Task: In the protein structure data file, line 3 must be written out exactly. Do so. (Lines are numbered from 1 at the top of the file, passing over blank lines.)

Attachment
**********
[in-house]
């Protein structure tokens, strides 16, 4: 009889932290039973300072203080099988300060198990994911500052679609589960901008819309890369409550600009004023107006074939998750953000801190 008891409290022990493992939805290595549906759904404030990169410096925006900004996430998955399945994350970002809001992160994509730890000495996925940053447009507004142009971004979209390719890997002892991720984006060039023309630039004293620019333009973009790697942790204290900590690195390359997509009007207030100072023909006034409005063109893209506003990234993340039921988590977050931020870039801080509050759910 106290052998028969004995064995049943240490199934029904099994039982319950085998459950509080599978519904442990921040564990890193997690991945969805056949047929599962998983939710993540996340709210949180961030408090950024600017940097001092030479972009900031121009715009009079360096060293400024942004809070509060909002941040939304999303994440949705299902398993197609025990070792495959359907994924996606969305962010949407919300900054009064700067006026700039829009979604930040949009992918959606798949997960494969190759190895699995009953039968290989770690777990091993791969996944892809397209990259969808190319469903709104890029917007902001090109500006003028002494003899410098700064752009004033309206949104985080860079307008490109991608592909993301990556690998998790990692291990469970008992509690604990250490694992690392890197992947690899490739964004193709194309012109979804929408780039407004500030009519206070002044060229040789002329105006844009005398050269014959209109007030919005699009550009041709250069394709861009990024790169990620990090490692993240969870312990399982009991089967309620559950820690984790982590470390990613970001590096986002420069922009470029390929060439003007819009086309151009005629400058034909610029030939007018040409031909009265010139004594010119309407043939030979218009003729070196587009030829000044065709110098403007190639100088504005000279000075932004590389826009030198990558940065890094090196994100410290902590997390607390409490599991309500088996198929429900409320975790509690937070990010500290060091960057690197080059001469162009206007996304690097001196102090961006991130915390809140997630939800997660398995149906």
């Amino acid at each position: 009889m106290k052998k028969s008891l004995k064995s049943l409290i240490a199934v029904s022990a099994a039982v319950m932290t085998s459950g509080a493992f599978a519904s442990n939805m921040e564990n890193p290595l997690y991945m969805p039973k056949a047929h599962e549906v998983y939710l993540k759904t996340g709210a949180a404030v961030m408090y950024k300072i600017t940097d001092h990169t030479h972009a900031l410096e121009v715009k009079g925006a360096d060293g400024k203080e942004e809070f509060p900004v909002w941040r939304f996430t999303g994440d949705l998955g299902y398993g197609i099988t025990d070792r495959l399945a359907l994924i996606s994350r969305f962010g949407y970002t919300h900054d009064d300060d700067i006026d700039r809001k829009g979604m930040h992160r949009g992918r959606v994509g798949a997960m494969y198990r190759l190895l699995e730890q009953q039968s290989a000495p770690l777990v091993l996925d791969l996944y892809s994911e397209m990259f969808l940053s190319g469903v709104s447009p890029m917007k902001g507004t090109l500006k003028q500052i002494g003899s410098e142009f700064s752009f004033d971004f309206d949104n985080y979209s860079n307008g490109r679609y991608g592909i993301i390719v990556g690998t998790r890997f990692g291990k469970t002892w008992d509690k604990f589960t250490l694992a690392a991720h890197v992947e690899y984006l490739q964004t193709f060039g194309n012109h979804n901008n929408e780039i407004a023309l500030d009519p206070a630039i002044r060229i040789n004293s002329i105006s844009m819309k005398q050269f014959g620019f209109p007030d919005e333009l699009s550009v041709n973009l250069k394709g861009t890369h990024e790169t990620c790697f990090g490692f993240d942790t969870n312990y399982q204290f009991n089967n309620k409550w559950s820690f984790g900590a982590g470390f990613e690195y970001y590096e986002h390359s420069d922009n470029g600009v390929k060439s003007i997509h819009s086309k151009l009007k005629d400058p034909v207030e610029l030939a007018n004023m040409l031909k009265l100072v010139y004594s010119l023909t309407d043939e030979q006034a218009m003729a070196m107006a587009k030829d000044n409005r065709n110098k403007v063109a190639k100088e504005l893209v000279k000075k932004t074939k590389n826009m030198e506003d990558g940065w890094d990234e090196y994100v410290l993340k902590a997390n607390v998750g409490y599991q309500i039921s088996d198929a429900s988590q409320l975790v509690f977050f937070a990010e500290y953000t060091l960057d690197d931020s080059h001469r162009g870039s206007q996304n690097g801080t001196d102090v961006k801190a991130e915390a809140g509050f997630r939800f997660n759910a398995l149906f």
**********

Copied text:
């Amino acid at each position: 009889m106290k052998k028969s008891l004995k064995s049943l409290i240490a199934v029904s022990a099994a039982v319950m932290t085998s459950g509080a493992f599978a519904s442990n939805m921040e564990n890193p290595l997690y991945m969805p039973k056949a047929h599962e549906v998983y939710l993540k759904t996340g709210a949180a404030v961030m408090y950024k300072i600017t940097d001092h990169t030479h972009a900031l410096e121009v715009k009079g925006a360096d060293g400024k203080e942004e809070f509060p900004v909002w941040r939304f996430t999303g994440d949705l998955g299902y398993g197609i099988t025990d070792r495959l399945a359907l994924i996606s994350r969305f962010g949407y970002t919300h900054d009064d300060d700067i006026d700039r809001k829009g979604m930040h992160r949009g992918r959606v994509g798949a997960m494969y198990r190759l190895l699995e730890q009953q039968s290989a000495p770690l777990v091993l996925d791969l996944y892809s994911e397209m990259f969808l940053s190319g469903v709104s447009p890029m917007k902001g507004t090109l500006k003028q500052i002494g003899s410098e142009f700064s752009f004033d971004f309206d949104n985080y979209s860079n307008g490109r679609y991608g592909i993301i390719v990556g690998t998790r890997f990692g291990k469970t002892w008992d509690k604990f589960t250490l694992a690392a991720h890197v992947e690899y984006l490739q964004t193709f060039g194309n012109h979804n901008n929408e780039i407004a023309l500030d009519p206070a630039i002044r060229i040789n004293s002329i105006s844009m819309k005398q050269f014959g620019f209109p007030d919005e333009l699009s550009v041709n973009l250069k394709g861009t890369h990024e790169t990620c790697f990090g490692f993240d942790t969870n312990y399982q204290f009991n089967n309620k409550w559950s820690f984790g900590a982590g470390f990613e690195y970001y590096e986002h390359s420069d922009n470029g600009v390929k060439s003007i997509h819009s086309k151009l009007k005629d400058p034909v207030e610029l030939a007018n004023m040409l031909k009265l100072v010139y004594s010119l023909t309407d043939e030979q006034a218009m003729a070196m107006a587009k030829d000044n409005r065709n110098k403007v063109a190639k100088e504005l893209v000279k000075k932004t074939k590389n826009m030198e506003d990558g940065w890094d990234e090196y994100v410290l993340k902590a997390n607390v998750g409490y599991q309500i039921s088996d198929a429900s988590q409320l975790v509690f977050f937070a990010e500290y953000t060091l960057d690197d931020s080059h001469r162009g870039s206007q996304n690097g801080t001196d102090v961006k801190a991130e915390a809140g509050f997630r939800f997660n759910a398995l149906f």